yipThe Youth and Philanthropy Initiative (YPI) in Scotland has announced that a total of £2 million has now been awarded to local grassroots charities since the programme was first introduced in Scotland by The Wood Foundation in 2008. This year alone a total of 210 Scottish secondary schools will participate in YPI, actively engaging over 26,500 students in a hands on experience of social action and philanthropy.  The latest £3000 grant will be awarded at Govan High School’s YPI Final on Friday 18th November, marking a significant milestone for the YPI programme.

Commenting on Govan High School’s YPI Final and hitting the £2 million milestone, Sir Ian Wood, Chairman of The Wood Foundation said, “YPI is by far The Wood Foundation’s most successful philanthropic initiative in Scotland.  Beyond the grants YPI has awarded to local charities, the programme most significantly impacts upon young people, not only providing a valuable experience of philanthropy but also nurturing critical employability and enterprise skill development.  We are proud that today’s YPI celebration event at Govan High School marks a total of £2 million invested in local communities across Scotland through the programme.  This is a remarkable milestone, made possible through the dedication of our participating schools and charities, the support of our programme funding partners, and the enthusiasm of all participating students.”

Govan High School has now participated in YPI Scotland for two yip-govan-hsyears, delivering the programme across their full S2 cohort as part of the school’s Wider Achievement Programme. Through YPI, Govan High School students are encouraged to draw upon their strengths and learning from across the school, and look beyond the classroom in order to link closely with the wider school community.  Teachers at Govan High have noted a massive impact on their learners through the development of vital skills including research, communication and team work, and students have also demonstrated real commitment to the programme, with many dedicating their own time to visit local charities, as they address local social issues.

Nancy Belford, Head Teacher of Govan High School, commented, “As a school we strive to create a caring, inclusive and happy learning community and the whole ethos behind the YPI Programme helps to enhance this vision. YPI encourages our young people to care about their community through identifying a social issue that is important to them; it builds links between people and organisations in the wider community as students explore and visit charities; and it helps to promote inclusion as our young people come to understand what is happening on their own doorstep and what it is they can do to help some of the most vulnerable groups within the local community.”

The YPI programme is now delivered across 31 local authority areas throughout Scotland and over half of all secondary schools in the Glasgow City area are now actively involved in the programme.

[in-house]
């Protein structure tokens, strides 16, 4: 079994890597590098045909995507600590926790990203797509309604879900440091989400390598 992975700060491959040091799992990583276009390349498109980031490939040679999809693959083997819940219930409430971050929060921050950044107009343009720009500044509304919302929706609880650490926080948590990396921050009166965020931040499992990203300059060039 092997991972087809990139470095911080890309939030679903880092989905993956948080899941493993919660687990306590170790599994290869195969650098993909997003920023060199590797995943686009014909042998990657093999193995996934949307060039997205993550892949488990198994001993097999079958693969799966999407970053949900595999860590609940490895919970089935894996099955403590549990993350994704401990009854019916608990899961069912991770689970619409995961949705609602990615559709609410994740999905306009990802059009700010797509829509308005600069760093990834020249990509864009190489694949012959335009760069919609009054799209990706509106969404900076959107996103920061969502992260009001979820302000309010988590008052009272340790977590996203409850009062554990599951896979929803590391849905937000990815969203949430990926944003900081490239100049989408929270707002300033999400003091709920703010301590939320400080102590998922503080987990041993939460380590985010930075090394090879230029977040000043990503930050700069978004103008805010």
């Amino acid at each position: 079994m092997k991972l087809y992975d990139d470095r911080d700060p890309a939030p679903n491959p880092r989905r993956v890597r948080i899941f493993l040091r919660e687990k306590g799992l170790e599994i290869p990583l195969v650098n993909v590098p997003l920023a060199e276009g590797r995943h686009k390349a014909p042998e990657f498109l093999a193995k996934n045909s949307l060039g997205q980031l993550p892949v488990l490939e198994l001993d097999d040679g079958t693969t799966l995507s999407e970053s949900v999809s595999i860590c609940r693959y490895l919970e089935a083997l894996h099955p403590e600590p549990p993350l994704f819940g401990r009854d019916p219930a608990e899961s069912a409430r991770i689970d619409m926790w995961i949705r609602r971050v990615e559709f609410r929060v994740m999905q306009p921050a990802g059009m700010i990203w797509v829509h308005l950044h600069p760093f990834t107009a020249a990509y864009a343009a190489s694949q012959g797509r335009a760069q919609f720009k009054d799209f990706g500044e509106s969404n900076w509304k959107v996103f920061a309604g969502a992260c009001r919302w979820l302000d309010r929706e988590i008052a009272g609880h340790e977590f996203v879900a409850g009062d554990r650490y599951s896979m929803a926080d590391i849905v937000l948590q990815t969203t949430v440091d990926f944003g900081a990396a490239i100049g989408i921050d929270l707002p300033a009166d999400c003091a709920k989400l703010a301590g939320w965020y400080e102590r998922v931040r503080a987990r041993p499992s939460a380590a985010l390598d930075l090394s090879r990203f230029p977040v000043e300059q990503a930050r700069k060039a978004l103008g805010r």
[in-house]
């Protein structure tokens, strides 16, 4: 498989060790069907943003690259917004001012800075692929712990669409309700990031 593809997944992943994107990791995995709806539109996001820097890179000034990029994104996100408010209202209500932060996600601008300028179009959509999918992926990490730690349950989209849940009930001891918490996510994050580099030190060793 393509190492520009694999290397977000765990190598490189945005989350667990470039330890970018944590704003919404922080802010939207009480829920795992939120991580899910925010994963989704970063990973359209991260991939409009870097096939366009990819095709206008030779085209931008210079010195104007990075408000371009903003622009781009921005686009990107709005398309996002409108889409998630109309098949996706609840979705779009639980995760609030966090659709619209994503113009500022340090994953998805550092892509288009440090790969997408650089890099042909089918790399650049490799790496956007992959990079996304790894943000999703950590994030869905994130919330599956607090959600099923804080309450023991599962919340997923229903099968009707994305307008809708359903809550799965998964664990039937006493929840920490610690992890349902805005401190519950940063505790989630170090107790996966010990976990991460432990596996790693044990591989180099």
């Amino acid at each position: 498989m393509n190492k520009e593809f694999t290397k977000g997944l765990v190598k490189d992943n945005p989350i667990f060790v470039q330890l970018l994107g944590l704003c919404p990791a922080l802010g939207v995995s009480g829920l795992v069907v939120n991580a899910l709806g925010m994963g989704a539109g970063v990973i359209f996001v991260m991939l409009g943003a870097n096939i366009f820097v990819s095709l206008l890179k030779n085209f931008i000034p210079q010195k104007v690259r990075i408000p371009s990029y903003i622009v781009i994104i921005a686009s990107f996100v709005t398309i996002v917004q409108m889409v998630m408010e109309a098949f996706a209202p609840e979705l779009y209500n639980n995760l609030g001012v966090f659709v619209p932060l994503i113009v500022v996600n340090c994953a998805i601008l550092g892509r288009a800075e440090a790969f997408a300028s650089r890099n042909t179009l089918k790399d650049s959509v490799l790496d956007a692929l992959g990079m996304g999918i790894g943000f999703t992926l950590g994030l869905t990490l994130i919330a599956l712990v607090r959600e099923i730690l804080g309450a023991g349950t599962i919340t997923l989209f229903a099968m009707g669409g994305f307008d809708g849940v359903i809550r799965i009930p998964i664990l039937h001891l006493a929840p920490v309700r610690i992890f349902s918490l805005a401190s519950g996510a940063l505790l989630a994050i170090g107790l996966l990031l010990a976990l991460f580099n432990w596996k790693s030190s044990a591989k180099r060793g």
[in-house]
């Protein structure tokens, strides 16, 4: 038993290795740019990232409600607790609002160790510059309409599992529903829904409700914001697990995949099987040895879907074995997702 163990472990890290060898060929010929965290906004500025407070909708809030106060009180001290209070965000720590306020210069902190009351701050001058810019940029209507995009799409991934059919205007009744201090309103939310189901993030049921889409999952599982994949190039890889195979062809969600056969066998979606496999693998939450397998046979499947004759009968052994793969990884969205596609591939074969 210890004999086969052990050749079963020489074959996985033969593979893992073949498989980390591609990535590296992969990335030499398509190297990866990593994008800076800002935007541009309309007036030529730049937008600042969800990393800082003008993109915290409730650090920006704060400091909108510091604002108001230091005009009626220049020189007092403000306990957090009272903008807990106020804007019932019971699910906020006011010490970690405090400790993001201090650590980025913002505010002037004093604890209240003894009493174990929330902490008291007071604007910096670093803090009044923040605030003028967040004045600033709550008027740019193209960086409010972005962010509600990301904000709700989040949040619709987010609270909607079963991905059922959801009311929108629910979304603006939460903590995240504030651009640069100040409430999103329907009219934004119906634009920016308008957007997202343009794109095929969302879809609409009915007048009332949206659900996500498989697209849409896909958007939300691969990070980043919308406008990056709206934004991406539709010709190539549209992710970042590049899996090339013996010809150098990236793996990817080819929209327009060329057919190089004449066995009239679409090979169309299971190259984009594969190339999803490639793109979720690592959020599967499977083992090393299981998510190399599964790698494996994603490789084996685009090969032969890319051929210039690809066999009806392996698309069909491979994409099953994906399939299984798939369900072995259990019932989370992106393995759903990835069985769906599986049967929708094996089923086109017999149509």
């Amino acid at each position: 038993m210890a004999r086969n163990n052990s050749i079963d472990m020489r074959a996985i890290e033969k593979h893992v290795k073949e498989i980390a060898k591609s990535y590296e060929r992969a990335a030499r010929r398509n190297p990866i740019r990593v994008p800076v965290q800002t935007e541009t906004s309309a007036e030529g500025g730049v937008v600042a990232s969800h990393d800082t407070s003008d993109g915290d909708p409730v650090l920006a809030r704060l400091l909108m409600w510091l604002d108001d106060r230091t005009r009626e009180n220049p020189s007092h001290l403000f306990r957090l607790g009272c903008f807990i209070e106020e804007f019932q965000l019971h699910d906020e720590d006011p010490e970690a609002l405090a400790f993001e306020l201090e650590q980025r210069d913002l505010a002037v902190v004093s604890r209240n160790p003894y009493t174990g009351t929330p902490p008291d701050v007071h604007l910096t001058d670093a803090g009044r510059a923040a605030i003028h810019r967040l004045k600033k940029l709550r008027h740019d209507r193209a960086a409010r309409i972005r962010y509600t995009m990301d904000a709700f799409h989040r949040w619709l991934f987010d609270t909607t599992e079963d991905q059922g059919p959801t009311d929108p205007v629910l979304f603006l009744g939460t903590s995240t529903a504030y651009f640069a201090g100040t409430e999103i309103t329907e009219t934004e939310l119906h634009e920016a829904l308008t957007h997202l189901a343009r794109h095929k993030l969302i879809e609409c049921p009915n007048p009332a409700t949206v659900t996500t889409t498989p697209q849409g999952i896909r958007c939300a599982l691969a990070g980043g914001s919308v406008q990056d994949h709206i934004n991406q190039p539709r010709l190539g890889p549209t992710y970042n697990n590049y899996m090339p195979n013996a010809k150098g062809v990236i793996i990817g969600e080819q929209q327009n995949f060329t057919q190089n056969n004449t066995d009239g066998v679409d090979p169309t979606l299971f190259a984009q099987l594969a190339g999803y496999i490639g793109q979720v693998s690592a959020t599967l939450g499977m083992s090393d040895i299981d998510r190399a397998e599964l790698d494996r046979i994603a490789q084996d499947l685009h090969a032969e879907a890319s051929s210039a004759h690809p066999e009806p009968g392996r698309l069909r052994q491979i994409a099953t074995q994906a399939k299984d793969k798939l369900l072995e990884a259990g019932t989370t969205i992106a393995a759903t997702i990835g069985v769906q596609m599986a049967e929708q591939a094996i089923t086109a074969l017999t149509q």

Maureen McKenna, Director of Education at Glasgow City Council and guest judge at Govan High School’s YPI Final stated, “YPI is proving to be a highly effective framework through which students can broker and establish meaningful partnerships across their school community, develop essential skills for learning, life & work, and directly support local people & groups most in need.  This in itself encapsulates what Curriculum for Excellence is all about.  I am very proud of the involvement of schools in our area and that Govan High School’s 2016 YPI Final also recognises a total of £2 million invested in local Scottish charities through YPI.”

1000 Girls – 1000 Futures!

1000-futuresThe New York Academy of Sciences is inviting girls aged 13 – 19 years to participate in an exciting initiative called the 1000 Girls, 1000 Futures programme with the Global STEM Alliance! Fourteen Scottish girls participated in the pilot programme last year with two girls being invited to represent Scotland at the concluding event in New York. Visit this blog to see how one girl benefitted: https://blogs.glowscotland.org.uk/glowblogs/STEMcentralinmotion/2016/08/24/girls-into-stem-new-york-style/

Girls participating in the program are matched with a specially-selected STEM mentor and given access to a virtual platform hosting immersive content that will help them develop their 21st century skills – leadership, communication, and critical thinking. In addition, mentees can also take advantage of the college and university readiness module, live online engagements and webinars with inspirational guest speakers, a global, female community, and relevant, important discussions surrounding different STEM topics.

If you know of any girls interested in STEM who would be willing to commit to the programme then please encourage them to apply via the following link: http://www.1000girls1000futures.org/

Please note that the deadline for applications is Friday 7th October.

If you are interested in finding out more about how you can promote gender in STEM then please see Education Scotland’s research briefing at: http://www.educationscotland.gov.uk/stemcentral/gender/index.asp